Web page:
VerHuelen touts Grand Rapids area ‘Leads the state in economic vitality’

State Representative Rob VerHuelen pictured with Rockford Mayor Steve Jazwiec after VerHuelen’s keynote address at the Rockford Chamber of Commerce Annual Dinner Friday, January 20.

 

Trump’s inauguration day, speaker states, ‘We are in for an interesting ride’

 

By BETH ALTENA

 

State Representative Rob VanHuelen, Rockford’s advocate in Lansing was the keynote speaker Friday, January 20 at the Rockford Chamber of Commerce’s annual dinner and business meeting. Like many other prestigious speaker before, he offered his insite into the future of Michigan’s business community, specifically the West Michigan and Grand Rapids area, as well as some thoughts on the state of the United States.

He started out by stating that it is a privilege and an honor to both represent Rockford in Lansing and being asked to speak to the members of the Rockford area business and political communities. Howe ver, he prefaced his talk with the warning, “I have yet to be criticized for being too brief.”

“Given what is happening in Washington these days with the inauguration and the filling of various positions in the new administration, I feel compelled to share one of my favorite Lincoln stories. I am not a good joke teller, but I think this story reflects the wit of President Lincoln.”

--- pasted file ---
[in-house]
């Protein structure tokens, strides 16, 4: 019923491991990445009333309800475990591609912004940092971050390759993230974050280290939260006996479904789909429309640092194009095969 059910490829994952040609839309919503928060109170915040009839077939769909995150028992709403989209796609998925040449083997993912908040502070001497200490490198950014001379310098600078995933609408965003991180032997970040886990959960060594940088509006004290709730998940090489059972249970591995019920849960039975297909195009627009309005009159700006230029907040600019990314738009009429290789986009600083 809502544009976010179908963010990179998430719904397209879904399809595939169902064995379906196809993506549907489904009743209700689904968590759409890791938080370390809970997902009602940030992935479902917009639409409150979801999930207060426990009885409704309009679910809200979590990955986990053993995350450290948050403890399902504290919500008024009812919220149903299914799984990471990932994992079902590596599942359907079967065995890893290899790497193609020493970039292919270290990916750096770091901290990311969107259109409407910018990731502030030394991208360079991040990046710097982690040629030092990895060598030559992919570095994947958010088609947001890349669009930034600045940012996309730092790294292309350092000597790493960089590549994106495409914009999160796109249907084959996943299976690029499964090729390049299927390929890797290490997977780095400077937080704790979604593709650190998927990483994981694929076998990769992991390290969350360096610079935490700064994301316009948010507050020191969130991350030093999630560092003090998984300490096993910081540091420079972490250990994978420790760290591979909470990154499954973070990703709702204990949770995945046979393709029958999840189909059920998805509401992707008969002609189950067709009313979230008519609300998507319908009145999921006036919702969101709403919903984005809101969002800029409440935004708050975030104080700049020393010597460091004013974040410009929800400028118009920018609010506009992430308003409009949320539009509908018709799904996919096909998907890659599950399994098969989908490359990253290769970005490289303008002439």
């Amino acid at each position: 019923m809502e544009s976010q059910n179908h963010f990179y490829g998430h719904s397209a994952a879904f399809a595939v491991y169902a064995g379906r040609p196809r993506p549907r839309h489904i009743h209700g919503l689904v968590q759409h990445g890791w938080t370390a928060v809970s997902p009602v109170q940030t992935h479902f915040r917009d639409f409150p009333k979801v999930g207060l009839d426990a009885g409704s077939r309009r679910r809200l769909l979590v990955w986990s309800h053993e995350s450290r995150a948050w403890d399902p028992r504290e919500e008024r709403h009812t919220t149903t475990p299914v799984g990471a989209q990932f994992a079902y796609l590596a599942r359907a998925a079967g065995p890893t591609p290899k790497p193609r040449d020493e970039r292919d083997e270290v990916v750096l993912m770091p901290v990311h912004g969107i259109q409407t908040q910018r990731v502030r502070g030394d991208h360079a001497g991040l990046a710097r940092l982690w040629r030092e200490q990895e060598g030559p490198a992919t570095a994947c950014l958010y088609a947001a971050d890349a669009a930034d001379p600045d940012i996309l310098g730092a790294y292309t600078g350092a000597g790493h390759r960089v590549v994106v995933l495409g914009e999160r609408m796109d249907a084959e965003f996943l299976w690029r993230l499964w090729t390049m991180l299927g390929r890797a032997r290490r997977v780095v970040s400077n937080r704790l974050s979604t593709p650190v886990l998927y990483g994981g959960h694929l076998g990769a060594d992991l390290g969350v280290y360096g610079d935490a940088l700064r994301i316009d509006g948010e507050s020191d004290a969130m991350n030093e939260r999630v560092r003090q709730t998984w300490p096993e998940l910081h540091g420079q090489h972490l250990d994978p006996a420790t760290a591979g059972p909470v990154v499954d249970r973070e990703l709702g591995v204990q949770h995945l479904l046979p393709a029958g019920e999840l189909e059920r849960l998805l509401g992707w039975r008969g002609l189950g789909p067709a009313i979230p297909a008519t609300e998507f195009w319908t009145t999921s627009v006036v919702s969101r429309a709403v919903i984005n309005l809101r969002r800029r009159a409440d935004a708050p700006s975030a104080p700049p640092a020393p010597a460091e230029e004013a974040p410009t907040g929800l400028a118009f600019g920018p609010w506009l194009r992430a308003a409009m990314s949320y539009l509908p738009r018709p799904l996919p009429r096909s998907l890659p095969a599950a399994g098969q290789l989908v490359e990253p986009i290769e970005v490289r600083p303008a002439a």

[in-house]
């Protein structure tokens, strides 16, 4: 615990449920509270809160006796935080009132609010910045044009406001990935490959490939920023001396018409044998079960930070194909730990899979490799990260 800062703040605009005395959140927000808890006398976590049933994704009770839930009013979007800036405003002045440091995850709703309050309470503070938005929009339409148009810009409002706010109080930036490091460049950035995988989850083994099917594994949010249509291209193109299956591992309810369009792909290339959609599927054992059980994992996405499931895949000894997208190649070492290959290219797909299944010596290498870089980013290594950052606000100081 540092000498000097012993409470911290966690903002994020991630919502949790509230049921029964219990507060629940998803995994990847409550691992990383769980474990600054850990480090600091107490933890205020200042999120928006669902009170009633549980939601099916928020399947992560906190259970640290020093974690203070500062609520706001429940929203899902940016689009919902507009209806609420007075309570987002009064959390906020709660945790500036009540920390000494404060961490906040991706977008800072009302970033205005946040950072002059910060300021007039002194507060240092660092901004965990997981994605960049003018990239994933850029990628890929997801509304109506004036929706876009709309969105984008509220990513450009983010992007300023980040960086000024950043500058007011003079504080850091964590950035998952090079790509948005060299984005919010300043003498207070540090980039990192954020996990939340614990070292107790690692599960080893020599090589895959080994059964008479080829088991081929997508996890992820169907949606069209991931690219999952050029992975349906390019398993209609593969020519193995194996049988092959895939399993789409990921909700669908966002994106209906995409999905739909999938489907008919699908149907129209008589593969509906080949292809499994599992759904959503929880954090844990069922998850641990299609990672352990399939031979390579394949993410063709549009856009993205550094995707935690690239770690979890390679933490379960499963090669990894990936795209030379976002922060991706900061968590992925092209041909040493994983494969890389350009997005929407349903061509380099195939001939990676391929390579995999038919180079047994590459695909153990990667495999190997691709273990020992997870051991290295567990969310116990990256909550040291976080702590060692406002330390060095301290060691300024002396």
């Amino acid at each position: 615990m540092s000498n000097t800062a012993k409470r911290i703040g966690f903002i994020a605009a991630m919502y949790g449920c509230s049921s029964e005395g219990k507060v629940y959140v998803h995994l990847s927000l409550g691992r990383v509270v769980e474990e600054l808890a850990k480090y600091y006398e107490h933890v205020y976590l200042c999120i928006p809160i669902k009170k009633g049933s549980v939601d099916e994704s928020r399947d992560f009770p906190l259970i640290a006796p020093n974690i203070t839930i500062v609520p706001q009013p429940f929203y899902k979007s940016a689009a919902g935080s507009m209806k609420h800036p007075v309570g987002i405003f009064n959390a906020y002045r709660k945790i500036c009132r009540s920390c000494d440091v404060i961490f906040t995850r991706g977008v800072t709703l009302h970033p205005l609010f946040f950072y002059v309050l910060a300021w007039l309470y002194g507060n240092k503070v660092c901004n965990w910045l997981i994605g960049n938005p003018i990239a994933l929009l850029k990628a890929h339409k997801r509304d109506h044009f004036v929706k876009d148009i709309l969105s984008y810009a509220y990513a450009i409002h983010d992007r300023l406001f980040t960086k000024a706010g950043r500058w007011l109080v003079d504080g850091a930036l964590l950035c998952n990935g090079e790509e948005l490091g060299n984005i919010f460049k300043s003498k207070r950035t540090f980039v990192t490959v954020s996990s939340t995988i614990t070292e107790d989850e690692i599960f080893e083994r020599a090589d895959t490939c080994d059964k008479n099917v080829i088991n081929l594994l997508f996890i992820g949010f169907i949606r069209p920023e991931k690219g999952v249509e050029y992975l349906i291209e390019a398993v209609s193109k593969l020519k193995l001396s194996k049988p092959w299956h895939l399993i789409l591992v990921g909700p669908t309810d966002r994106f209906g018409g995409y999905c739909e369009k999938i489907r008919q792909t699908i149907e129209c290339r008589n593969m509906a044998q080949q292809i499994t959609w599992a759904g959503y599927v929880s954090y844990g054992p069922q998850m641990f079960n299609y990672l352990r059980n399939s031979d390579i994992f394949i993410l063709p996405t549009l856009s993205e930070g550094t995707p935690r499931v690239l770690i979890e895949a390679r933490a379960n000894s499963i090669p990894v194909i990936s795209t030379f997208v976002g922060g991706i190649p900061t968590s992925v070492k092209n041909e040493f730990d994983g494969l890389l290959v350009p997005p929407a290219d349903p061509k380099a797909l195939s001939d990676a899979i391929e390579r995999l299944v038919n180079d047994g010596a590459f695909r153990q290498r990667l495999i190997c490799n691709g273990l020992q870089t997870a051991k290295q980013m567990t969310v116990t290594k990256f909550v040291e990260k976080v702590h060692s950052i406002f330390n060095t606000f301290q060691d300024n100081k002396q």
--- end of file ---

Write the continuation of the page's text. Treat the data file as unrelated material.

“After President Lincoln was elected, he was flooded with those seeking an appointment to a job in the government. One of his most persistent callers came to him one day with the news that the Chief of Customs had just died. Could he possibly take the place, the caller asked Lincoln scratched his head and responded, “It’s fine with me if the undertaker doesn’t mind.”

“I was asked to speak briefly about what I expect out of Lansing the next two years, particularly as it relates to business and our economy. Let me first recognize some facts that reflect well on where we are.”

“First, the Grand Rapids region leads the state in economic vitality. It’s one year GDP, gross domestic product growth over the past year was 5.3 percent, ranking it 32nd out of 381 metro regions in the country. The three year GDP growth was 9.8 percent. By way of comparison, the second region is Ann Arbor with a oneyear growth of 1.8 percent and a three year growth of 3.6. Our region did better than twice as well in growth than the Ann Arbor region.

“Our region had a 21.3 percent increase in jobs compared to 4.6 percent in Ann Arbor. There was a ninty thousand jobs increase between 2012 and 2015 in Kent, Ottawa, Barry and Montcalm counties.

“Our three year increase in annual wage income was $45,435, 3.6 percent compared to a 1.4 percent increase in Ann Arbor ($54,985).

“In the Saginaw Bay and Bay City regions the economies are shrinking and wagers are down or stagnant.